Lack of Intent/Mistake 

If you can show that you were never aware of the property which may have been damaged as that of the Canadian forces or required for national defence, then this can be a defence for sabotage. For you to be convicted of sabotage, the crown must prove that you had knowledge that your actions would obstruct or impede Canada’s national defence. If this cannot be proved this could be a suitable defence.


Depending on the circumstances of your case, a possible defence to a sabotage charge may be to raise an identity defence. In this case, for this defence to be raised successfully, you will have to prove that you were not the person who committed the prohibited acts.

Any applicable Charter defences 

The Charter sets out your rights and freedoms before and after your arrest. If the police fail to abide by these rights deliberately or inadvertently, it could aid in your defence. If any of your Charter rights have been violated before or after your arrest, you may be able to have some or all of the evidence that the Crown is relying on to secure a conviction excluded under s. 24(2) of the Charter.


The Criminal Code provides for a possible maximum term of imprisonment of no more than 10 years for those convicted of a Sabotage charge.

Persons found guilty of sabotage are eligible for sentencing entailing a discharge, suspended sentence, stand-alone fine, custody

Frequently Asked Questions  

What does Sabotage mean?

Sabotage is a very serious matter. It is any prohibited act that could harm the safety, security, or defence of Canada. It is any act that threatens the country’s naval, army, or air forces, or any country’s military that is lawfully operating in Canada. To be convicted of Sabotage, the Crown prosecutor must prove that your actions constituted a prohibited act that was prejudicial to the safety of Canada or national military units legally operating within our borders. A prohibited act that is essential for any charge of sabotage refers to an act or an omission that: impairs the efficiency or impedes the working of any vessel, vehicle, aircraft, machinery, or another type of apparatus or causes property to be lost, damaged or destroyed.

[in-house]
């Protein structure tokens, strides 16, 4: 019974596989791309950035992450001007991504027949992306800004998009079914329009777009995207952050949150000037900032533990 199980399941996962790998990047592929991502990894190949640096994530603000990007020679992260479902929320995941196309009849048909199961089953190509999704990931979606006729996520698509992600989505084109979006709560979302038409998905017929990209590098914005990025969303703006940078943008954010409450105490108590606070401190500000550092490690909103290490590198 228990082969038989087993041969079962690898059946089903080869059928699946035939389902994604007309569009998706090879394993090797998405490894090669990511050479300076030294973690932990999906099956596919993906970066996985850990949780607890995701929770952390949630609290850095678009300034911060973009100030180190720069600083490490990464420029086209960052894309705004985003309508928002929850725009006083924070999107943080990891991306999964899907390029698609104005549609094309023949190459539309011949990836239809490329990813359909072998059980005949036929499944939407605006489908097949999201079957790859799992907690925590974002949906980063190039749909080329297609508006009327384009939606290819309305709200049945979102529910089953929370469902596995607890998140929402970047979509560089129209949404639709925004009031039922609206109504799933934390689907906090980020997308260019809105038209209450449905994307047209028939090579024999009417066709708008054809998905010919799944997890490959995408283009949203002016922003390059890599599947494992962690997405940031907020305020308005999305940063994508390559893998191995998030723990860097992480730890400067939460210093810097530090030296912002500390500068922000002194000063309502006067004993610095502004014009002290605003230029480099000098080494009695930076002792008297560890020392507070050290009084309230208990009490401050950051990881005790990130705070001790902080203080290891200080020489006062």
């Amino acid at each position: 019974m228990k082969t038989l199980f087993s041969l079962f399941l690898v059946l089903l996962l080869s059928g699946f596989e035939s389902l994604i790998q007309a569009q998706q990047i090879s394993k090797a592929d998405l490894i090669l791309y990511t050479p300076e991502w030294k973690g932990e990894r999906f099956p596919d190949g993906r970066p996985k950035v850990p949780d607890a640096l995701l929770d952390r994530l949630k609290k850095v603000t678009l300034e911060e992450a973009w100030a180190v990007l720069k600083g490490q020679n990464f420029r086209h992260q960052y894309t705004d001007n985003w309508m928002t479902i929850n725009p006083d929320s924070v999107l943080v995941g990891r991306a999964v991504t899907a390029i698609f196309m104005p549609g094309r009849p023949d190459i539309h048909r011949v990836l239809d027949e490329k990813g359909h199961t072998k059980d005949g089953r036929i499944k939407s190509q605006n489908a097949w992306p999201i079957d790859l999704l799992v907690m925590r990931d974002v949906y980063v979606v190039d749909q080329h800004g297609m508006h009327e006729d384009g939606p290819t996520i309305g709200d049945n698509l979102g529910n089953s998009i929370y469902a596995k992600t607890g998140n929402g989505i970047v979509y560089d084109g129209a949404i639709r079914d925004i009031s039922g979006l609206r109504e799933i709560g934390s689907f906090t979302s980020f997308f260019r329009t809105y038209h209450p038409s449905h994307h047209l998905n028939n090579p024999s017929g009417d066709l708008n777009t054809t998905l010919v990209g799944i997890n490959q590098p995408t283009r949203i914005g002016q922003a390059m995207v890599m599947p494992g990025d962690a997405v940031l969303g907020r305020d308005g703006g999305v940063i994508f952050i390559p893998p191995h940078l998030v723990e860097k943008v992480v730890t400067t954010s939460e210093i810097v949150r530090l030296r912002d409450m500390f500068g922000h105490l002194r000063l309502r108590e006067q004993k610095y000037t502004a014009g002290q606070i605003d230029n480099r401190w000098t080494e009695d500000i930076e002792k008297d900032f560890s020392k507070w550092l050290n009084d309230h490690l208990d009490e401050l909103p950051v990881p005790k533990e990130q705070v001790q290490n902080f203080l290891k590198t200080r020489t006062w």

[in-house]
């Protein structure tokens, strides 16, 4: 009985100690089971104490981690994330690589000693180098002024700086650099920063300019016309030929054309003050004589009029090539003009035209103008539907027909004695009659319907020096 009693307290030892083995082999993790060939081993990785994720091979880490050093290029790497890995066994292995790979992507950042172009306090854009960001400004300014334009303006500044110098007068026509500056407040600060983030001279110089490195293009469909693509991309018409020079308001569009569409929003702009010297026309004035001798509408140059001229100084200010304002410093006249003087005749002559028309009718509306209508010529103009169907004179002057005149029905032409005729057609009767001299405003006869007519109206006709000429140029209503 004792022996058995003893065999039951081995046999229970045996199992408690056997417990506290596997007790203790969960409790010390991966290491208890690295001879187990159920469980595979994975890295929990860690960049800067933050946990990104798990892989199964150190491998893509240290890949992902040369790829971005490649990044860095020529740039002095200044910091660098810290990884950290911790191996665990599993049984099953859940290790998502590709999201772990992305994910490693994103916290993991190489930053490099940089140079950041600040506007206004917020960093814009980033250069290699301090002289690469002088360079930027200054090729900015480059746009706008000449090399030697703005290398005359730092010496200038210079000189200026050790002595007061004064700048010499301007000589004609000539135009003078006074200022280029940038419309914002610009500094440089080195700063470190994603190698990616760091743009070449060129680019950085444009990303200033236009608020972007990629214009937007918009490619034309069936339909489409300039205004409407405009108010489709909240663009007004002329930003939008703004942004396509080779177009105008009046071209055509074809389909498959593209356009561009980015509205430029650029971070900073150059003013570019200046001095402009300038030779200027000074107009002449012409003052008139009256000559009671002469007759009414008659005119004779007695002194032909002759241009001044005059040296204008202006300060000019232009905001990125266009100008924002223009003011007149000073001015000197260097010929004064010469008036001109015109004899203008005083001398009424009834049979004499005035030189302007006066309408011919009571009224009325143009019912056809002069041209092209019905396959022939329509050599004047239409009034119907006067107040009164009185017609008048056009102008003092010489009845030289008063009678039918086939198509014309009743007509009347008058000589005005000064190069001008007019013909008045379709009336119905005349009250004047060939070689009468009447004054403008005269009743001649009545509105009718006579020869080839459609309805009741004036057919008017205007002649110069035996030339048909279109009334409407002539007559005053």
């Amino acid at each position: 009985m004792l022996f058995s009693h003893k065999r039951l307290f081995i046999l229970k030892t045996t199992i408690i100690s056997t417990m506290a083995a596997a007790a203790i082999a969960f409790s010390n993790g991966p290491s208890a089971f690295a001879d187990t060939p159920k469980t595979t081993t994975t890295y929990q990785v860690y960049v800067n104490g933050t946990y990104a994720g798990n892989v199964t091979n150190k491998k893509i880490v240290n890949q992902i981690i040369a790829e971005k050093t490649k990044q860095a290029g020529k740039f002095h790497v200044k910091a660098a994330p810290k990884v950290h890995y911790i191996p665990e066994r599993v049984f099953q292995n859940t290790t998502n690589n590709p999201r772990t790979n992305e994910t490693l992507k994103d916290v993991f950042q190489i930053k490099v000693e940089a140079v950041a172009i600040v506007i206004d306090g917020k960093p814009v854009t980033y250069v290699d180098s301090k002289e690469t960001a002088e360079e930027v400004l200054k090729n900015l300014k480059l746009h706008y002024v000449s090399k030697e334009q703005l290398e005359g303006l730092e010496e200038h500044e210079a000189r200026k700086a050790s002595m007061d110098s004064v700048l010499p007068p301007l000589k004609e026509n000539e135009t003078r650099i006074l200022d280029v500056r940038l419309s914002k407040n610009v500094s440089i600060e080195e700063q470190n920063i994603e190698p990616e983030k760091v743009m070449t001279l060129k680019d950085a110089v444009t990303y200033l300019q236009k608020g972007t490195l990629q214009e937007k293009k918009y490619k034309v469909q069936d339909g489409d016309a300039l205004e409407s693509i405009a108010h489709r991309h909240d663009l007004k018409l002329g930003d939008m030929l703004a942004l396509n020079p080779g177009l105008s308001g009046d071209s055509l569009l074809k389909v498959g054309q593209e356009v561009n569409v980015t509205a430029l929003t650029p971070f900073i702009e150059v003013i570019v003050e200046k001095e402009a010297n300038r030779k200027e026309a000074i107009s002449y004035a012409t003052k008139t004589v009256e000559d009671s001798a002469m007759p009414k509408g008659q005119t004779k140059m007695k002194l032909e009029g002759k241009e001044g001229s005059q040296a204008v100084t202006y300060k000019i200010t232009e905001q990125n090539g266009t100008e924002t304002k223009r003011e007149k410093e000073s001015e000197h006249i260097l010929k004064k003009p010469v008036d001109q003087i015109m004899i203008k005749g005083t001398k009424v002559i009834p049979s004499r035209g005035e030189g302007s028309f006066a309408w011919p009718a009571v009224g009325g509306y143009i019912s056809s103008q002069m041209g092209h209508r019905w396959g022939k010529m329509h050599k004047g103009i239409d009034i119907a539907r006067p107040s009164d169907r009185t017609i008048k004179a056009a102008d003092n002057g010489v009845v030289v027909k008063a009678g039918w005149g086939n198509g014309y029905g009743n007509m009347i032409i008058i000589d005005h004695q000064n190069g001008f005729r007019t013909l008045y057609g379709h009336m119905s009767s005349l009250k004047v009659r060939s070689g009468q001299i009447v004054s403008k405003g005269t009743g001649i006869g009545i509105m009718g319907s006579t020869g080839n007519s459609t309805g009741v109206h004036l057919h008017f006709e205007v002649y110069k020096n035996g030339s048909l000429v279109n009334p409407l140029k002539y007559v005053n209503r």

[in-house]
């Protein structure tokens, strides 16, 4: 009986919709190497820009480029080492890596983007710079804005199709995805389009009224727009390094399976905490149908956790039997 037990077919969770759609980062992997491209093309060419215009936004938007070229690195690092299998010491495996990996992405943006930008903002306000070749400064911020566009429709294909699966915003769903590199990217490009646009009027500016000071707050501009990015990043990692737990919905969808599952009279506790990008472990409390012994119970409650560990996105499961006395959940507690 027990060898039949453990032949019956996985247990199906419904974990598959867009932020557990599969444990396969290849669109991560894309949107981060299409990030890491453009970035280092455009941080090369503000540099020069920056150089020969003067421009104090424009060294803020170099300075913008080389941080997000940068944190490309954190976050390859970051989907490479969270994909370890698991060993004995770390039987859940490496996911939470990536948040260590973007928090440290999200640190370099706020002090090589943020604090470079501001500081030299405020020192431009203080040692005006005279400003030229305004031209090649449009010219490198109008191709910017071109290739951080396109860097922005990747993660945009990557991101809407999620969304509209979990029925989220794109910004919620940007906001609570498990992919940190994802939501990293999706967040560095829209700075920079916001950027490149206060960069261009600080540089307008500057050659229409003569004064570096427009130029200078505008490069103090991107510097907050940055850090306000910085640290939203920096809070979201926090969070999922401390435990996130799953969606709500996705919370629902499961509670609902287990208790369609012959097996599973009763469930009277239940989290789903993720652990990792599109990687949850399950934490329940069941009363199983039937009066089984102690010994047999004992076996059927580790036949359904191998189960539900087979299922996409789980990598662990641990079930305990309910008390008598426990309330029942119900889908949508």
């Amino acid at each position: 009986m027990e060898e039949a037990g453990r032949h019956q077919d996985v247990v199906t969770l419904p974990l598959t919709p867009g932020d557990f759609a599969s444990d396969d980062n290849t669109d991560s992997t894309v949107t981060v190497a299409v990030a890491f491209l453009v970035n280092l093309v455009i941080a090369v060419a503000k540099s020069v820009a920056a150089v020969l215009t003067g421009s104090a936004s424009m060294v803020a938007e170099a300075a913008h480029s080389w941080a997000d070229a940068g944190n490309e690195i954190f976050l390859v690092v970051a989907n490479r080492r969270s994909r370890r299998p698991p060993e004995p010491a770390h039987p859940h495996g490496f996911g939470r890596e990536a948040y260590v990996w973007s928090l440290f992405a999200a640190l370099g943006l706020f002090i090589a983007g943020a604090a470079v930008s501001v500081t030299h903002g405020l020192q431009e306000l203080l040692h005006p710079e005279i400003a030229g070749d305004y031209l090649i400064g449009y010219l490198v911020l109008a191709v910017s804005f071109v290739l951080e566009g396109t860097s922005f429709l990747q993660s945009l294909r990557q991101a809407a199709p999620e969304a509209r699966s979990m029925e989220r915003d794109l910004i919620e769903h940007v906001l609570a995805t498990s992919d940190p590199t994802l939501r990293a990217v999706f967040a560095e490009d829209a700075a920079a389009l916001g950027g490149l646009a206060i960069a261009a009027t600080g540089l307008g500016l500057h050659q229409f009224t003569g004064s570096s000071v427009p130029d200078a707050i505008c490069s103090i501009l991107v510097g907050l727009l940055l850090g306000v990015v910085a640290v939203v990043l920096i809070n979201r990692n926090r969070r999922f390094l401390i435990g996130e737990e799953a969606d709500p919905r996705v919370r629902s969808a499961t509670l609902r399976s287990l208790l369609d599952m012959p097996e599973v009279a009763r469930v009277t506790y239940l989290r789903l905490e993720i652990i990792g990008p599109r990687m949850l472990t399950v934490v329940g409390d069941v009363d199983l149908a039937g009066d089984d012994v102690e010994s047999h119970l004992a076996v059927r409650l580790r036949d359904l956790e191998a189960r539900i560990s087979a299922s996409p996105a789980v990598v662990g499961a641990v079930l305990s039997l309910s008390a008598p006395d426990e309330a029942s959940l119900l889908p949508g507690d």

Is sabotage an indictable offence? 

Sabotage is a hybrid offence. This means that the Crown prosecutor can choose to prosecute someone charged with Sabotage either summarily or by indictment. If the Crown chooses to prosecute an accused by indictment, then if the accused is found guilty, they will be charged with an indictable offence.

Can you go to jail for Sabotage?

If you are convicted of sabotage, you can go to jail. If the Crown proceeds by indictment, a charge of sabotage carries a maximum sentence of no more than ten years in jail. If the Crown proceeds summarily, the maximum jail sentence is two years less a day. Therefore, there is a possibility that you can go to jail for a sabotage charge.

Published Decisions

R. v. Reid, 2010 CMAC 4 (CanLII), 7 CMAR 448

A member of the Canadian Armed Forces (CAF) plead guilty to a lesser charge of mischief under the National Defence Act, resulting in the withdrawal of the initial charges which included sabotage. The accused, frustrated with employment matters while deployed at the National Defence Headquarters, conspired with another employee to “crash” the informational electronic database, in order to cause havoc and force other employees to deal with the issue. The damage was later determined by a damage assessment report to have no significant impact on operations or mission effectiveness.

You can read the full decision here.

Control of Apprehended Insurrection: Emergency Measures vs. the Criminal Code, 1971 CanLIIDocs 15

This article in the Manitoba Law Journal discusses the inherent difference between emergency measures and the criminal code charge of Sabotage.

You can read the full article here.

Freedom of the Press and National Security, 1975 CanLIIDocs 109

This commentary by Brian Crane outlines how “offences against public order” in the Criminal Code which include sabotage and sedition, confirm that the mere communication of confidential information to unauthorized persons is not an offence (whistleblowing). However, treason and breach of trust may ultimately apply.

You can read the full article here.

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Michael Oykhman is a senior lawyer and founder of Strategic Criminal Defence, a full-service criminal law firm with central law offices across Western Canada and Ontario.